Storing video and other files more intelligently reduces the demand on servers in a data center.
By David Talbot
Storing video and other files more intelligently reduces the demand on servers in a data center.
Why: Has created a cellular network that can cope with our growing appetite for mobile data.
Key innovation: Its LightRadio architecture uses many small, efficient, and easily upgraded base stations in place of the larger, less efficient cell towers of today.
Why: Its high-efficiency gallium arsenide–based solar cells provide a way to lower the cost of solar power.
Key innovation: Can economically produce robust cells that use only small amounts of the expensive semiconductor.
Why: The Siri virtual assistant built into the iPhone 4S demonstrates a new kind of conversational voice-operated interface.
Key innovation: Software that can interpret ambiguous sentences allows Siri to understand even casual commands.
Why: A key supplier of equipment for making solar cells, it is helping to lower the cost of solar power.
Key innovation: A new manufacturing system allows solar producers to increase the output and efficiency of their cells.
Why: By reducing the electricity demands of data centers, ARM is making cloud computing cheaper.
Key innovation: Its powerful server processors use an architecture originally developed for energy-conscious mobile devices.
Why: Its systems help doctors and patients with the morass of medical records and billing paperwork.
Key innovation: Developed cloud-based software for electronic health records and practice management.
Why: The company is developing cheaper nuclear reactors.
Key innovation: A simplified modular reactor design decreases size and cost.
Why: Its new infrastructure extends the effective range of electric vehicles.
Key innovation: Has designed and installed battery swap stations, a charging network, and a central control station to manage a fleet of electric cars in Israel.
Why: It mines social-media sites to gauge the audience response to television shows and advertising.
Key innovation: Natural-language analysis of comments on social-media sites provides fine-grained information about audience size and sentiment.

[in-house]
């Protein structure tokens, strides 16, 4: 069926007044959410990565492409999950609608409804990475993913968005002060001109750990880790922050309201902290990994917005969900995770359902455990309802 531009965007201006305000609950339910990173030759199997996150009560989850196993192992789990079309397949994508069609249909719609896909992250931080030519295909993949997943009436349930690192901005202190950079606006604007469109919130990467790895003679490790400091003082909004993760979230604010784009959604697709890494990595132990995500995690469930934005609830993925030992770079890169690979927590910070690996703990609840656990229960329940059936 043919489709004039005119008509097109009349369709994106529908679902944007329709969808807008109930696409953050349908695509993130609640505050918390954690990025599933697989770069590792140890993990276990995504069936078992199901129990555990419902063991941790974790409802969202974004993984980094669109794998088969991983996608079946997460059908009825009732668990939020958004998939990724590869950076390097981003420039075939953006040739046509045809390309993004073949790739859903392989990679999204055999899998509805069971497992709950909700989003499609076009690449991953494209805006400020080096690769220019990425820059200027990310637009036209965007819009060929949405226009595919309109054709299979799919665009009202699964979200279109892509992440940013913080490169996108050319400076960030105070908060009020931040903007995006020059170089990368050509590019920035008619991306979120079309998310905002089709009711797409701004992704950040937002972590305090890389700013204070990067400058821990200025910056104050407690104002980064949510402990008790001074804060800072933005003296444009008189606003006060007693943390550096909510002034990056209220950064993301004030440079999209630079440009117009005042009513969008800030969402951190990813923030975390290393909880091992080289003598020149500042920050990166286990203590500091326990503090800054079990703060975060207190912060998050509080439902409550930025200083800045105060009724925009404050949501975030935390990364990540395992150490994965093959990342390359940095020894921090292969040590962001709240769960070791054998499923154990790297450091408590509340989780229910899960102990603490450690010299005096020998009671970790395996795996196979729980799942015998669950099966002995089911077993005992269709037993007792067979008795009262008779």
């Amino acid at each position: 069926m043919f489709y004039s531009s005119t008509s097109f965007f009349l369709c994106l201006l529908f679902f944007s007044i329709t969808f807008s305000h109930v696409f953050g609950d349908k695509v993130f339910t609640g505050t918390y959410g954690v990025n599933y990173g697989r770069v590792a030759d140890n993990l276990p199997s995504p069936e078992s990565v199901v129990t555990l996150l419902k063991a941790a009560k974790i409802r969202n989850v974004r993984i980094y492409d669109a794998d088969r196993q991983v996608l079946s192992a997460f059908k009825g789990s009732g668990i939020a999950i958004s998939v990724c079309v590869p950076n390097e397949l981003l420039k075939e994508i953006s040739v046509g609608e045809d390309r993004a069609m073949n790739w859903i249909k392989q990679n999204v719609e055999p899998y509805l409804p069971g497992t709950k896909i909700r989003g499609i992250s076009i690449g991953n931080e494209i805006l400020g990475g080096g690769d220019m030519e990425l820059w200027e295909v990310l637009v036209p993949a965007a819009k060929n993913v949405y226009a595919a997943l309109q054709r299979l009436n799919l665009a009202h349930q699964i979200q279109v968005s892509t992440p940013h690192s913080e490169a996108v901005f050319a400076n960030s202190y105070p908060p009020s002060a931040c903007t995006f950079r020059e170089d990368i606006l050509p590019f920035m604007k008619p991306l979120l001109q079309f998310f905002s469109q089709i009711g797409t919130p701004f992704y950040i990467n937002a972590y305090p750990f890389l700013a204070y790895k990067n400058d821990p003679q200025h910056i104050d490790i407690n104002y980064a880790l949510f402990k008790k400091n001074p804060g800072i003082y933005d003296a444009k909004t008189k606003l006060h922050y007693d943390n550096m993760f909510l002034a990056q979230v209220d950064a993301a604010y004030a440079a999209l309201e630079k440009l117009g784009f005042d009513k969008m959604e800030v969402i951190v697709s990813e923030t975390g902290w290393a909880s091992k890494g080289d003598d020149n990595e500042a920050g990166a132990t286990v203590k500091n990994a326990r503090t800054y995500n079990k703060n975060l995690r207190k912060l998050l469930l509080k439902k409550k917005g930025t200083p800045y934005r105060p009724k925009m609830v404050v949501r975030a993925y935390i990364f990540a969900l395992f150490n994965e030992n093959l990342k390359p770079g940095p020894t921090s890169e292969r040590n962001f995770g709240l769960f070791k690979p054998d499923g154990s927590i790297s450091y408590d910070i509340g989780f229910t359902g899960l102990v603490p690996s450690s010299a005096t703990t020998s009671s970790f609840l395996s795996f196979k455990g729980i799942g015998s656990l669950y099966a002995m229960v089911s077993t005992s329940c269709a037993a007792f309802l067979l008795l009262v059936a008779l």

Why: Using human iPS cells in drug screening could accelerate the development of new therapies.
Key innovation: Its new product derived from iPS cells is meant for use in vascular targeted drug discovery, tissue regeneration, and life science research.
Why: New sequencing projects that the company announced in 2011 include one aimed at predicting preterm births and another that will sequence cancer genomes.
Key innovation: A computational platform allows it to assemble DNA sequences into genomes more accurately.
Why: Speeding up production of digitally animated movies will also benefit gaming and augmented reality.
Key innovation: Software that can take maximum advantage of a multicore processor allows animators to create scenes in minutes instead of hours.
Why: Its technology makes it easier for users to sync and share files on smart phones, laptops, and desktops.
Key innovation: Cloud-based systems are the basis for a consumer-focused service that works across multiple platforms.
Why: Using lightweight parts will decrease the fuel consumption of the company’s aircraft and make its satellites cheaper to launch.
Key innovation: Redesigning select parts to take advantage of the capabilities of 3-D printers has cut their weight in half.
Why: The social network has become the means by which many online users communicate, get news, and find entertainment.
Key innovation: New features automatically integrate casual online activity, such as listening to music or reading newspaper articles, into the social sphere.
Why: It is reducing the cost of utility-scale photovoltaic installations.
Key innovation: First Solar constrains costs with vertical integration of everything from plant construction to the manufacture of high-efficiency cadmium telluride cells.
Why: Its new diagnostics exploit a growing understanding of the molecular basis of cancer.
Key innovation: It has developed a comprehensive cancer diagnostic test and is partnering with pharmaceutical companies to use the test in drug development.
Why: By building flexible and efficient natural-gas power plants, GE is making it easier for utilities to use intermittent sources of renewable energy.
Key innovation: Gas turbines based on jet engines allow power plants to quickly increase or decrease their electricity generation to compensate for variations in wind or solar power.